Where there is ambivalence around choosing a particular course, the worker may use a modified motivational interviewing to help with decision making. In this modified version, both worker and client progress through the decisional balance of costs and benefits.


The main points of an initial plan are drawn up while you are both there.


Set a short-term goal with the client.

6 Agree on criteria for progress



Determine with client, answers to the following:

How  will the treatment plan be monitored?


How will worker and client know that the treatment plan is working


What will happen if the client fails to comply with one or more of the terms?


Precisely what is required before Departmental services  are terminated or renegotiated?


Document agreed criteria for monitoring and contingencies

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Notes on Dealing With Involuntary Clients
The skills most social workers are taught in developing relationships with their clients are based on the humanistic school of unconditional acceptance and self-determination (eg. Egan, 1985). However, where the reason for contact is based on statutory grounds; where the client is not seeking intervention; and where the primary concern relates to a third party (eg. child protection), this non-directive model is generally inappropriate in the first instance.

James Barber (1991) in his acclaimed book Beyond Casework, states;

"Work with involuntary clients must begin with the recognition that the interaction between worker and client is based on conflict rather than cooperation, that social work with involuntary clients is a political, not a therapeutic process involving the socially sanctioned use of power." (p 45)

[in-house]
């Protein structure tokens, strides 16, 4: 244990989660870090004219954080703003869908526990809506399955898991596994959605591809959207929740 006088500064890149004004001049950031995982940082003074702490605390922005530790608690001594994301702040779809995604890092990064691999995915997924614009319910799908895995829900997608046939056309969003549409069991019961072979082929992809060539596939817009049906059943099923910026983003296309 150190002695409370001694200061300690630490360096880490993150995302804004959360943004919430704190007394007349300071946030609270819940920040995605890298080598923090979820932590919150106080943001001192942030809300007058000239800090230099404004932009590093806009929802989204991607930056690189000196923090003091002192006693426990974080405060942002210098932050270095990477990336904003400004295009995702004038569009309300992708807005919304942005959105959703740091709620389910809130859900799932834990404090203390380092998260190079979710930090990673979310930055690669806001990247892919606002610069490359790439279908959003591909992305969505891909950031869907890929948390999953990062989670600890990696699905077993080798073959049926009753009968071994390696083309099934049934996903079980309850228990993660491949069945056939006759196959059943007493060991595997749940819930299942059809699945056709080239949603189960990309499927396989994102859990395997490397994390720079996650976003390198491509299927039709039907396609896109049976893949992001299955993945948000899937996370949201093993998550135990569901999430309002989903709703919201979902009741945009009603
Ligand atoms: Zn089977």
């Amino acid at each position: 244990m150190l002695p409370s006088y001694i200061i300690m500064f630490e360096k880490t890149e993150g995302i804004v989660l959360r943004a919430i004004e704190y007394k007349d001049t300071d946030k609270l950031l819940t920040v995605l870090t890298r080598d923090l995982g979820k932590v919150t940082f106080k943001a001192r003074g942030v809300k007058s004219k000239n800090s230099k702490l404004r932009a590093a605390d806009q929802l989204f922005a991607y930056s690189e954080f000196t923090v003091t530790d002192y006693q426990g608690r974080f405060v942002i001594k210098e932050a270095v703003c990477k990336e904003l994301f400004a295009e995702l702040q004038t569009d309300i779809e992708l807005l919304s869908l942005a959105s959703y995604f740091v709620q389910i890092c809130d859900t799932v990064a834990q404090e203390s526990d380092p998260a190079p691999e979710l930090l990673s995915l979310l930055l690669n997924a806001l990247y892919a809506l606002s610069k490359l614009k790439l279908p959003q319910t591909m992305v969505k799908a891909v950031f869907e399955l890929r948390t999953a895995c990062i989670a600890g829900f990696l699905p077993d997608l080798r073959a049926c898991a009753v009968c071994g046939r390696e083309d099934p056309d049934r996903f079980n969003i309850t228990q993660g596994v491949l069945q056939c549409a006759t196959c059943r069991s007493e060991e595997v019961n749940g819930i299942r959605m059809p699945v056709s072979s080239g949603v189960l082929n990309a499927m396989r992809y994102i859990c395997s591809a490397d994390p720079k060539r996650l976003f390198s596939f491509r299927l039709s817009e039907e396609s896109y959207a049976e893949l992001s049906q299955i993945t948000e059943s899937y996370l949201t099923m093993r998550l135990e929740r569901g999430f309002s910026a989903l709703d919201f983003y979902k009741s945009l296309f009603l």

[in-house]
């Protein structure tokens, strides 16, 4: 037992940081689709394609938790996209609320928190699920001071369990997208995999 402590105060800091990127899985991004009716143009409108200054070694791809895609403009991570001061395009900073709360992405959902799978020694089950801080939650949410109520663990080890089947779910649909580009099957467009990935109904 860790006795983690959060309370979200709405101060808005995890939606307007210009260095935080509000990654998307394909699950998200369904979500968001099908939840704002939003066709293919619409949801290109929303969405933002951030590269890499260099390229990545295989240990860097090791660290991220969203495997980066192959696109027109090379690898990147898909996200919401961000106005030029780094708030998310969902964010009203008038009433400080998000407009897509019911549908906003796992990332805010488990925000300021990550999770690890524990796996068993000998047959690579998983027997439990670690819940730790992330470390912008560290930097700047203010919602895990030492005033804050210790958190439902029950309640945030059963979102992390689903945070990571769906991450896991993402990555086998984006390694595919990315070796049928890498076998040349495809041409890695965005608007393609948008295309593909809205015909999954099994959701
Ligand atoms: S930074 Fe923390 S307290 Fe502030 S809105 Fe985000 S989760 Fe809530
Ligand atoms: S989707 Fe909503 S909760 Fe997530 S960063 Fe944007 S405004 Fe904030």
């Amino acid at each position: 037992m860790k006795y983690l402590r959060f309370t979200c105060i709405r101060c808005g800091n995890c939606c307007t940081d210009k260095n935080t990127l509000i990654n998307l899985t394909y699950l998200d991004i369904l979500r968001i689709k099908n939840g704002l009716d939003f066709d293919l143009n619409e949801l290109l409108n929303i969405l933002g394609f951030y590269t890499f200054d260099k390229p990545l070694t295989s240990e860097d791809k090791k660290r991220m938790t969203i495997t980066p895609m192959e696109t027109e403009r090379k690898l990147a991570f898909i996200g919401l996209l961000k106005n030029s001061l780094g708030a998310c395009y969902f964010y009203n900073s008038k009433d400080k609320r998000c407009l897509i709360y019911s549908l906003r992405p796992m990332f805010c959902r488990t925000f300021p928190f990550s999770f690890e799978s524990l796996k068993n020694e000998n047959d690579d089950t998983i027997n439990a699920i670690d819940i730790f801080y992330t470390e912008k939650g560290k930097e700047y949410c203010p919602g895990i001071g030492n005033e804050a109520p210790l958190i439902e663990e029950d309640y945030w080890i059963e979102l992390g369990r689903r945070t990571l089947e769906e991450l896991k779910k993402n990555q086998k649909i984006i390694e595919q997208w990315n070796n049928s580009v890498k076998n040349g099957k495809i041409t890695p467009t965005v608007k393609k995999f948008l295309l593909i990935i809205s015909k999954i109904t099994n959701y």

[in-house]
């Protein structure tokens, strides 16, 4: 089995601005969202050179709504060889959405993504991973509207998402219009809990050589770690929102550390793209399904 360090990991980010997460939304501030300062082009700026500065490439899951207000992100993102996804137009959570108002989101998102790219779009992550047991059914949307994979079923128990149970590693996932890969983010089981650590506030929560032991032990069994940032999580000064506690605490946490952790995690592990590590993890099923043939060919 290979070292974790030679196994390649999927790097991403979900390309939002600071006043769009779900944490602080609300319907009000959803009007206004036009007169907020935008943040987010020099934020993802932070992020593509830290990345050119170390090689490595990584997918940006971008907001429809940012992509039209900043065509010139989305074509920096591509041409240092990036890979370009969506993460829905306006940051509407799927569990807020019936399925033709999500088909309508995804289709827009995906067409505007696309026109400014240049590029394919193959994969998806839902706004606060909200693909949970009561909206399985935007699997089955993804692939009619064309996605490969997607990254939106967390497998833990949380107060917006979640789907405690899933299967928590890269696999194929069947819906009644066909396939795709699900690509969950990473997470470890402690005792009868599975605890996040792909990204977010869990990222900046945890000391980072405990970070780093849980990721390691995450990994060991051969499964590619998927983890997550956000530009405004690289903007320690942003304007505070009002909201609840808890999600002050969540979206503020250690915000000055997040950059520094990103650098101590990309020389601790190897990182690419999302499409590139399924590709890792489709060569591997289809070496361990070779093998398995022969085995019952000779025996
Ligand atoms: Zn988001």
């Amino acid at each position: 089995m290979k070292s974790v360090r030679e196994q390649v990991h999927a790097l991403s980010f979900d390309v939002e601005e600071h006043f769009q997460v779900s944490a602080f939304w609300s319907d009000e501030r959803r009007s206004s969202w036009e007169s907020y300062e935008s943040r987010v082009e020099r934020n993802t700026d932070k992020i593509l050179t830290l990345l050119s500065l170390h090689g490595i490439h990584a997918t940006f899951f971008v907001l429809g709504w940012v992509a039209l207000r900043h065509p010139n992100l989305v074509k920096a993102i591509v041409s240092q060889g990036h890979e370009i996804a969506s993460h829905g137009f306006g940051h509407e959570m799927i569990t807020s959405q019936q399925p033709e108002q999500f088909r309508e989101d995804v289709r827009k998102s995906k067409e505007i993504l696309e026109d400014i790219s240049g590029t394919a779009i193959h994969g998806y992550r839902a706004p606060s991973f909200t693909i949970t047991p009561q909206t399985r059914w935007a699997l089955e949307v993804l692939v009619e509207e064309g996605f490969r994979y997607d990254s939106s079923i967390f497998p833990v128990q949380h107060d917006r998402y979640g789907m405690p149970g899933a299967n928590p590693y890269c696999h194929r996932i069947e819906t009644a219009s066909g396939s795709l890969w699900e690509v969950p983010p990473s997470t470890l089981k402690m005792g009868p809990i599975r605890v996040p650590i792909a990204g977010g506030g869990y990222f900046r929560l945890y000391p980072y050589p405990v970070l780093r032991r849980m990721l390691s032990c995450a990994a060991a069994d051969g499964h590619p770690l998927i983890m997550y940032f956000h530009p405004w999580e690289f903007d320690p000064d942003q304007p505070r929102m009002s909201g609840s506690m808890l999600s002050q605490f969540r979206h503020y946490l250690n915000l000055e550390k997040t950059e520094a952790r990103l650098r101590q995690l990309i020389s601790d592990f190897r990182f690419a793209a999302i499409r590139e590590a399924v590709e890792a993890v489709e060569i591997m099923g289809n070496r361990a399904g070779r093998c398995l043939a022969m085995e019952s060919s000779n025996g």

Barber (1991) outlines a process of negotiation which differs from two common approaches:

'Casework by concessions' where the worker is uncomfortable and apologetic about constraints and tries to avoid conflict by 'going with the client'. This can leave both worker and client bitter and resentful when, in the end, the worker still has to carry out statutory obligations - by force.

'Casework by oppression' where the worker uses rigid tactics to force (punish) the client to submit to the worker's authority.

'Casework by negotiation and conflict management' differs from the above two styles offering a model of intervention based on the principles of conflict resolution with the social worker taking on the role of negotiator or conflict manager. This process has three aims:

  1. Maximising self-determination within statutory constraints
  2. Operationalising clinical goals and orders through client involvement
  3. The behaviour of skilled negotiations, models peaceful, conflict resolution

The overall goal of casework by negotiation is an initial development of a working relationship rather than a therapeutic relationship. While a therapeutic relationship may follow, this may not be essential as a working relationship will allow for brokerage of treatment options and supervision of case management.

Where direct therapy by the social worker is indicated, the six steps outlined above will go a long way in developing a solid foundation of an honest relationship based on roles, responsibilities and mutual participation.

Dealing With Involuntary Clients section is an adapted summary from James Barber (1991) "A slight Digression: Casework with Involuntary Clients" in his book Beyond Casework
With Permission  MacMillan Press

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Click here  to download a referral form which could assist in the referral process of statutory clients from statutory agencies to drug specialist agencies. word[1].gif (924 bytes) 16 KB

Related Internet Page

Click here for Insoo Kim Berg's Solution Focused Brief Therapy useful questions to ask involuntary clients  word[1].gif (924 bytes) 32 KB

Click here for the Victorian Eastern Drug & Alcohol Service's,
"An Introduction To Working With Alcohol & Other Drug Issues" (2002). Go to p. 21 for Involuntary Clients section from their manual. 640 KB


Other DrugNet Pages in this Subject Heading

Introduction ] Treatment Steps ] Brief Intervention ] Raise the Issue ] Motivational Interviewing ] Intoxication ] Relapse ] Harm Reduction ] Referral ] Withdrawal ] Treatment Options ] [ Involuntary Clients ] Self-help ] 12 Steps AA/NA ] Overdose ] NIDA Publications ] Adolescents ]